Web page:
Iraq’s Prime Minister Nouri al-Maliki is resisting mounting pressure for his resignation, and has threatened to take legal action against the country’s President Fouad Massoum for failing to back his bid for a third term in office. The political discord comes as a humanitarian crisis continues to unfold in the country’s north, where tens of thousands of refugees are fleeing attacks being carried out by Sunni extremists.
Late on Sunday, Maliki accused Massoum of mounting “a coup on the constitution and the political process in a country that is governed by a democratic and federal system.”
Maliki says he is entitled to a third term because his coalition won in polls held in April. However, he has not earned support from the legislature.
“Getting the confidence of Parliament is key,” Lina Khatib, the director of the Carnegie Middle East Center, tells TIME. “Maliki did not get that as a result of his mishandling of the current crisis in Iraq as well as his divisive policies over the two terms he has served as Prime Minister.”
The U.S., which has begun targeting militants in northern Iraq in limited airstrikes, urged caution. “The government formation process is critical in terms of sustaining stability and calm in Iraq, and our hope is that Mr. Maliki will not stir those waters,” Kerry told reporters in Sydney on Monday.
The embattled Shi’ite premier has been accused of stoking sectarian fighting by marginalizing Sunni rivals in the government and military in order to consolidate his grip on power since the withdrawal of U.S. troops from Iraq in 2011.
“It seems that Maliki’s priorities have been centered on trying to secure a third term for himself as Prime Minister rather than security of Iraq,” says Khatib. “His leadership performance has been abysmal.”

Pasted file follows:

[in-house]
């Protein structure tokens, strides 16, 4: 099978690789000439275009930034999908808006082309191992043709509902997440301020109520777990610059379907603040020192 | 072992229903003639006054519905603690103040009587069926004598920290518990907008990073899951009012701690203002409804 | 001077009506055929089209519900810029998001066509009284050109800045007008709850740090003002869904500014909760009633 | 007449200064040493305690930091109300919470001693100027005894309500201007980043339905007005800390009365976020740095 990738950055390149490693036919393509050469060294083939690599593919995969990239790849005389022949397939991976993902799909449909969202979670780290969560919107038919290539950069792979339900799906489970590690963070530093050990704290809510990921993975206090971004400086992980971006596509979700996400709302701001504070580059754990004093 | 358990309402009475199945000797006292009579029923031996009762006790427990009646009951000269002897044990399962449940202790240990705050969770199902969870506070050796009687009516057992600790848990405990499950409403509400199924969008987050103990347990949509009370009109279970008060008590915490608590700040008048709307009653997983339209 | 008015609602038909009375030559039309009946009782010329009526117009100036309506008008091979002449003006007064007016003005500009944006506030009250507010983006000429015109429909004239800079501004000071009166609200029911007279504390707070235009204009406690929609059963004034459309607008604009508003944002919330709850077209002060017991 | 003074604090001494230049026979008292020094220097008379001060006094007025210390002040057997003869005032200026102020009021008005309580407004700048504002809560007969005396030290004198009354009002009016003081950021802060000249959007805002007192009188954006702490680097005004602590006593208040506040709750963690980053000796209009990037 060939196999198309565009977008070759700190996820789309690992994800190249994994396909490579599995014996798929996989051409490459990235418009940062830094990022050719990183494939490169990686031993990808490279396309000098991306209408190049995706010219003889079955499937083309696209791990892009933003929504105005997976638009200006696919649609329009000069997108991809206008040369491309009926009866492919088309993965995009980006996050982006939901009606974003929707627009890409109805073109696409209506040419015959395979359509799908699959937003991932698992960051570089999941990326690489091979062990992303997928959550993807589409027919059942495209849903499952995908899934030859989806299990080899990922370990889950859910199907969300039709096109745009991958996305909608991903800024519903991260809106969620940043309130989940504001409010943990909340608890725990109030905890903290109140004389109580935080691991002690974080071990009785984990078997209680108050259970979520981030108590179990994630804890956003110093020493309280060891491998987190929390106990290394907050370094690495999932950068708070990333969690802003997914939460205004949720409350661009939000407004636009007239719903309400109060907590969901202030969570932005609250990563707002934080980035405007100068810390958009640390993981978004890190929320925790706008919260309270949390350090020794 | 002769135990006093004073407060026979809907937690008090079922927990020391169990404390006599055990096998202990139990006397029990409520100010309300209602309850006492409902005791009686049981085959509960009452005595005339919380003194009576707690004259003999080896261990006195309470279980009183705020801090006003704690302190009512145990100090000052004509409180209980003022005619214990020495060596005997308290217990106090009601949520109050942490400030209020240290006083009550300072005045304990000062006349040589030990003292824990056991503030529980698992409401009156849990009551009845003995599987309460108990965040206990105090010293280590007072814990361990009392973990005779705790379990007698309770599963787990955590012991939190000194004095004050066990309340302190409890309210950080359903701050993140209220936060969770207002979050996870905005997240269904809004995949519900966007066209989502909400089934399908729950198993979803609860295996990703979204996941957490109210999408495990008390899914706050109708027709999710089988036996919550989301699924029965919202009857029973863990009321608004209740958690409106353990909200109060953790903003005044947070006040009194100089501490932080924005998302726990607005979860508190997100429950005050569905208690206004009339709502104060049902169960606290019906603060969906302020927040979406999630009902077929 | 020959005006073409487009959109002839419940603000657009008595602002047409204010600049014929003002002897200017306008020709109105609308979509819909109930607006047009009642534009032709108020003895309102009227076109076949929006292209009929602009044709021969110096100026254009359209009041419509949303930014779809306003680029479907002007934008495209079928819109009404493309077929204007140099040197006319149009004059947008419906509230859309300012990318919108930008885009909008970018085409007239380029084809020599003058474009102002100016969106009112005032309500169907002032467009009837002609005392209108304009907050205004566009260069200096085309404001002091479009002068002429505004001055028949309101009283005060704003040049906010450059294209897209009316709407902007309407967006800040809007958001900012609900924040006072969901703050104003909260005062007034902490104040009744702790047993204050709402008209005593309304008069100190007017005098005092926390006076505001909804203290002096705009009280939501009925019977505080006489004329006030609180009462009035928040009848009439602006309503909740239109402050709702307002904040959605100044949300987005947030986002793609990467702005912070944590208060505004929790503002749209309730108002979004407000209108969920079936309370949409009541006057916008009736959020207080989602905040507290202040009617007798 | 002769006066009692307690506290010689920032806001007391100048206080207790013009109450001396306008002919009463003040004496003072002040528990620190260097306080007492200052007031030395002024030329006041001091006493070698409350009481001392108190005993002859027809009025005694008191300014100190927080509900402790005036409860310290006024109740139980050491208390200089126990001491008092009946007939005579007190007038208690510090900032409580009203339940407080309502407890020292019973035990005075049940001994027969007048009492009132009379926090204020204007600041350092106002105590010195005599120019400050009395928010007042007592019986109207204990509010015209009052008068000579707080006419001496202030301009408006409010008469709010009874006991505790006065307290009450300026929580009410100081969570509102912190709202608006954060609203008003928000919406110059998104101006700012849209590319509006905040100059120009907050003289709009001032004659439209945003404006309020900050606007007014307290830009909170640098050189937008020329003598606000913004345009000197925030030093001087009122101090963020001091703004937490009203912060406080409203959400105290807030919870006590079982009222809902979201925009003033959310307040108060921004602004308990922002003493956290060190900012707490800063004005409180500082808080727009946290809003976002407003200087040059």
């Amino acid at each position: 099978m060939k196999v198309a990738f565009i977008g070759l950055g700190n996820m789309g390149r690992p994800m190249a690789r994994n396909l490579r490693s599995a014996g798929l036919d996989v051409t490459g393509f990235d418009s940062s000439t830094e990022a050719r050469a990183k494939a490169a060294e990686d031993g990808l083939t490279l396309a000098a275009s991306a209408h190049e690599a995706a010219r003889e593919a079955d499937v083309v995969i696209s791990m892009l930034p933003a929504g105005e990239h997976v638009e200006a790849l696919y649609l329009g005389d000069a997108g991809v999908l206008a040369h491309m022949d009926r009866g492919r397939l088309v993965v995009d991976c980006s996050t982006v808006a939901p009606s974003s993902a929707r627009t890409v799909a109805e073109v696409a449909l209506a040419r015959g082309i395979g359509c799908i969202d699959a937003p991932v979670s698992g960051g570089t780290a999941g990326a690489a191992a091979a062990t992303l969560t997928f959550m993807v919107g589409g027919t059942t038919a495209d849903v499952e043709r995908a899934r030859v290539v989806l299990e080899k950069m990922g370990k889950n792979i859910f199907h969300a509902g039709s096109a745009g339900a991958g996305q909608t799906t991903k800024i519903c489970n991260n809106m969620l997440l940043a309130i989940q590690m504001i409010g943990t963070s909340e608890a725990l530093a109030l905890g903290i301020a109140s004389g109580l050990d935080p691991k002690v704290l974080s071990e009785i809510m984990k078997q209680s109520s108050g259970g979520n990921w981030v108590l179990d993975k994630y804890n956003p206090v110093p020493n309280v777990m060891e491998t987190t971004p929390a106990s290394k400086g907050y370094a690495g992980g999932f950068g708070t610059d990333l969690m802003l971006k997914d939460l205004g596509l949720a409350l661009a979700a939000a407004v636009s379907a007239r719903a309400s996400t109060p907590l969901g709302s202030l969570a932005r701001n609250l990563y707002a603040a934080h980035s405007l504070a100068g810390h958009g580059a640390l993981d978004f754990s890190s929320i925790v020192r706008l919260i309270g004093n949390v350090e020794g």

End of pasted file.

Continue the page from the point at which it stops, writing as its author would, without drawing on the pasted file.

The New York Times reported early on Monday that the Prime Minister ordered tanks and an unspecified number of additional commandos to take up key positions within the capital’s heavily fortified Green Zone on Sunday, spurring fears of confrontation with his political opponents.
Meanwhile, further north in Iraq’s Kurdish region, aid agencies continued to scramble to help the wave of refugees that was unleashed nine days ago, when forces loyal to the Islamic State of Iraq and Greater Syria (ISIS) launched a savage military offensive in the region, aimed at removing religious minorities from the large swath of territory between Mosul and the Tigris River to the west.
“Their target towns have been towns, villages, areas where there are substantial non-Sunni, religious minorities,” says Joe Stork, deputy Middle East director at Human Rights Watch. ISIS’s goal, he said, “seems rather clear.”
The U.N. Refugee Agency reports at least 30,000 people have managed to escape from the mountains near Sinjar after being trapped there without water or supplies by ISIS forces. However, humanitarian groups on the ground said the situation in the region is still critical.
“Its imperative that we do everything in our power to ensure these people receive the life-saving assistance they need,” said David Swanson, an official with the United Nations Office for the Coordination of Humanitarian Affairs.
Late last weekend, U.S. forces began dropping relief supplies, and targeting ISIS positions in Sinjar in an effort to break the group’s siege of the conflict zone.